Secondary Logo

Journal Logo

Correspondence

The effect of dexamethasone on recovery from cleft palate surgery

Bouaggad, A.1; Medraoui, M.1; Bouderka, M. A.1

Author Information
European Journal of Anaesthesiology (EJA): January 2007 - Volume 24 - Issue 1 - p 99-99
  • Free

EDITOR:

Cleft palate repair is most frequently performed in children between 6 months and 10 yr. Cleft palate surgery may cause swelling, vomiting, pain and poor oral intake. Dexamethasone has combined anti-emetic and anti-inflammatory effects, may decrease postoperative oedema and subsequently may improve oral intake [1-3]. Dexamethasone has been shown to reduce the incidence of vomiting by children after tonsillectomy [1,4,5]. We undertook this prospective double-blind randomized study to examine the effect of dexamethasone on recovery in children after cleft palate surgery.

After we obtained hospital Ethics Committee approval and written, informed consent of the parents, 86 children aged 6 months to 10-yr-old ASA physical status I or II, undergoing cleft palate repair, using a standardized anaesthetic technique, were studied. Immediately after the induction of anaesthesia, the patients were randomly allocated to one of two groups, dexamethasone group (n = 43) receiving dexamethasone 0.5 mg kg−1 i.v. (intravenous), and the placebo group (n = 43) receiving normal saline. In addition to patient characteristics data, time to post anaesthesia care unit (PACU) discharge, first oral intake (delay between the arrival into PACU and the first oral intake), quality of oral intake (evaluated by the following scale 1: excellent, child requests food; 2: good, child accepts it when offered; 3: fair, child accepts it when coaxed; 4: poor, child refuses it) and vomiting were evaluated. There were no significant differences between the two groups with respect to age, weight, ASA physical status, duration of surgery or anaesthesia and PACU stay duration. The time to first oral intake was significantly shorter, and the quality of oral intake was significantly better, in the dexamethasone group. The incidence of postoperative vomiting was similar in the two groups. We conclude that dexamethasone 0.5 mg kg−1 i.v. improves the quality of oral intake and shortens the time to first oral intake in children undergoing cleft palate surgery although further studies including a larger patient population should determine whether dexamethasone is effective in controlling postoperative vomiting for this type of surgery.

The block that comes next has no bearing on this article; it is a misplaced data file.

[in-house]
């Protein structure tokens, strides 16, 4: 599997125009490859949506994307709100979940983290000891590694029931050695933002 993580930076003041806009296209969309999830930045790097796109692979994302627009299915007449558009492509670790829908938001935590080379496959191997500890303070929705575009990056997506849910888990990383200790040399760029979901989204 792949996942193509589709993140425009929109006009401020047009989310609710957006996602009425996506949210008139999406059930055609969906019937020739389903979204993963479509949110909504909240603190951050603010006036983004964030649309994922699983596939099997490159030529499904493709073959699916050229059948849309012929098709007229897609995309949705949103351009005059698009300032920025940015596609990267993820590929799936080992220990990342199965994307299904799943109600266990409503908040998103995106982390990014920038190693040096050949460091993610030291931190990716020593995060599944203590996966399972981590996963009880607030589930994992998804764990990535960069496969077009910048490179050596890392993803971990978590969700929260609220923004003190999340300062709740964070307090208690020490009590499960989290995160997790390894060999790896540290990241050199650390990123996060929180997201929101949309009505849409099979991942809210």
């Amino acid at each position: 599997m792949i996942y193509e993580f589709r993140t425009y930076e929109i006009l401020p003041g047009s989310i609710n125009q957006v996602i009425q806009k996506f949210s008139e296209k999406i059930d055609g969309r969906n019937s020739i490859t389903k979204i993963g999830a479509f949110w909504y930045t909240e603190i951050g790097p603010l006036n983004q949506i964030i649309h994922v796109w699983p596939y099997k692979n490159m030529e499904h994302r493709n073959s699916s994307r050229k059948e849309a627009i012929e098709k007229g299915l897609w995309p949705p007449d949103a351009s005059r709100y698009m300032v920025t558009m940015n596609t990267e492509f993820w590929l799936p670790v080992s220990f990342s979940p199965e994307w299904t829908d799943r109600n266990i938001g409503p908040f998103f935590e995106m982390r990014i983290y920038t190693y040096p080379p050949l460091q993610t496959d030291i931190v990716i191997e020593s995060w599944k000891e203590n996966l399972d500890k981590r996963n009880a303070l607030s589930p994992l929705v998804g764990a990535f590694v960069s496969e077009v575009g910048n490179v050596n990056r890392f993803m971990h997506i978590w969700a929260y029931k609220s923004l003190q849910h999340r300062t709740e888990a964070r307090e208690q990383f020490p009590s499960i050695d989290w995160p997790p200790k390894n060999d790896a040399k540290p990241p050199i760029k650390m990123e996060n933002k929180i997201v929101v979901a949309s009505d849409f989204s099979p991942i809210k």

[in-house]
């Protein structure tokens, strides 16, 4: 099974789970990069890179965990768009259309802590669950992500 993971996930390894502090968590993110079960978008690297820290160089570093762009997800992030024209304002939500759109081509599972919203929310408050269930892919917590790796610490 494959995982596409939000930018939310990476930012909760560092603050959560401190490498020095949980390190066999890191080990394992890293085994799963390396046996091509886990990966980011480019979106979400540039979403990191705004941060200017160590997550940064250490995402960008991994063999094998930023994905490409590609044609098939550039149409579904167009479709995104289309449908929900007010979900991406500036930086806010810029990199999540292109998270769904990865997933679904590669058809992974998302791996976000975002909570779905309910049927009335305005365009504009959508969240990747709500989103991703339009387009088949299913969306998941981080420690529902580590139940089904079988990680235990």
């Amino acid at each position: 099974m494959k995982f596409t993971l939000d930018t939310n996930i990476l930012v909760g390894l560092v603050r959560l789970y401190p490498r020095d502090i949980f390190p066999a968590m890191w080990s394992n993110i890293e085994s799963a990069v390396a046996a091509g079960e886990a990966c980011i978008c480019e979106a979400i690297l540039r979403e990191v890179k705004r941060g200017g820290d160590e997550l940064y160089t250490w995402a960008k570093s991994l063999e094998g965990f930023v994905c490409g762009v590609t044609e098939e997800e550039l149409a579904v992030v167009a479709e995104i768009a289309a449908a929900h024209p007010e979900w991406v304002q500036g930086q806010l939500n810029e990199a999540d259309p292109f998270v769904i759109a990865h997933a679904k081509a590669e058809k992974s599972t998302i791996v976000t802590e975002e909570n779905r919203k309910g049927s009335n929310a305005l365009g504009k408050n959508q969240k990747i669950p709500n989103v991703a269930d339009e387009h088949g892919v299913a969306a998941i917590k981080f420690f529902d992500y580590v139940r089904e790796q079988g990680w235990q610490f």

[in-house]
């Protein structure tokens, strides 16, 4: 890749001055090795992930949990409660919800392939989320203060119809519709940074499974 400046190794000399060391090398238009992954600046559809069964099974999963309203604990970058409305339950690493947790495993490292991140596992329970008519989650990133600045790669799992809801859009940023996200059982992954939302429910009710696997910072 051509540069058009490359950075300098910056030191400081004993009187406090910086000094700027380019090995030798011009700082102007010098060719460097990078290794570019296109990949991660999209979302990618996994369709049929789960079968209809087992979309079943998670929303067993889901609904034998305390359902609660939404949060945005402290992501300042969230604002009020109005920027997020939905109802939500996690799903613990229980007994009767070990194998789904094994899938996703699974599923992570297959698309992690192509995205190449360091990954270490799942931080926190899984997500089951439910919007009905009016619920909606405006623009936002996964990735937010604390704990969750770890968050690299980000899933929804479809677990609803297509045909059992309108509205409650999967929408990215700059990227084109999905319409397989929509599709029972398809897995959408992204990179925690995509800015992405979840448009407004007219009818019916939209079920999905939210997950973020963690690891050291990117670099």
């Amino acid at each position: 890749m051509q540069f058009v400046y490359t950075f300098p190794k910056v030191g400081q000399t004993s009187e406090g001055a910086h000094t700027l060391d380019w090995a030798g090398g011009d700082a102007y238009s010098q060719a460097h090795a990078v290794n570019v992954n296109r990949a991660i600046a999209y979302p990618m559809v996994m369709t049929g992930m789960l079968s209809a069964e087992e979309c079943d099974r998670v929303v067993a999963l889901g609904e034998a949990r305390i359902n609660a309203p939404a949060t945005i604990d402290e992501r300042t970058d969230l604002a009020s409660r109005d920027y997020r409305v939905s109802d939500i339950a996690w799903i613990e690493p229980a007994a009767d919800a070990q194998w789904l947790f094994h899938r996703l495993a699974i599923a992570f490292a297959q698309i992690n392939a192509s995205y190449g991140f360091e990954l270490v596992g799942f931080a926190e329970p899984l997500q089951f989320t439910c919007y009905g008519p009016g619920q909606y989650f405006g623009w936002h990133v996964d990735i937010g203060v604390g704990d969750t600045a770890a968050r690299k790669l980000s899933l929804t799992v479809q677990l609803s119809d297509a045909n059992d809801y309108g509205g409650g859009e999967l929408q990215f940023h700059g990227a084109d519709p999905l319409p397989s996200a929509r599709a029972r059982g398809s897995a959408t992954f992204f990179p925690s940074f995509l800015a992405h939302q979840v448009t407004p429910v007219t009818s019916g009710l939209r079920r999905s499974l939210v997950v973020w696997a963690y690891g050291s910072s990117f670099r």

References

1. Pappas AS, Sukhani R, Hotaling AJ et al. The effect of preoperative dexamethasone on the immediate and delayed postoperative morbidity in children undergoing adenotonsillectomy. Anesth Analg 1998; 87: 57–61.
2. Splinter WM, Roberts DJ. Dexamethasone decreases vomiting by children after tonsillectomy. Anesth Analg 1996; 83: 913–916.
3. Ohlms LA, Wilder RT, Weston B. Use of intraoperative corticosteroid in pediatric tonsillectomy. Arch Otolaryngol Head Neck Surg 1995; 121: 737–742.
4. Aouad MT, Siddik SS, Rizk LB, Zaytoun GM, Baraka AS. The effect of dexamethasone on postoperative vomiting after tonsillectomy. Anesth Analg 2001; 92: 636–640.
5. Volk MS, Martin P, Brodsky L et al. The effect of preoperative steroids on tonsillectomy patients. Otolaryngol Head Neck Surg 1993; 109: 726–730.
© 2007 European Society of Anaesthesiology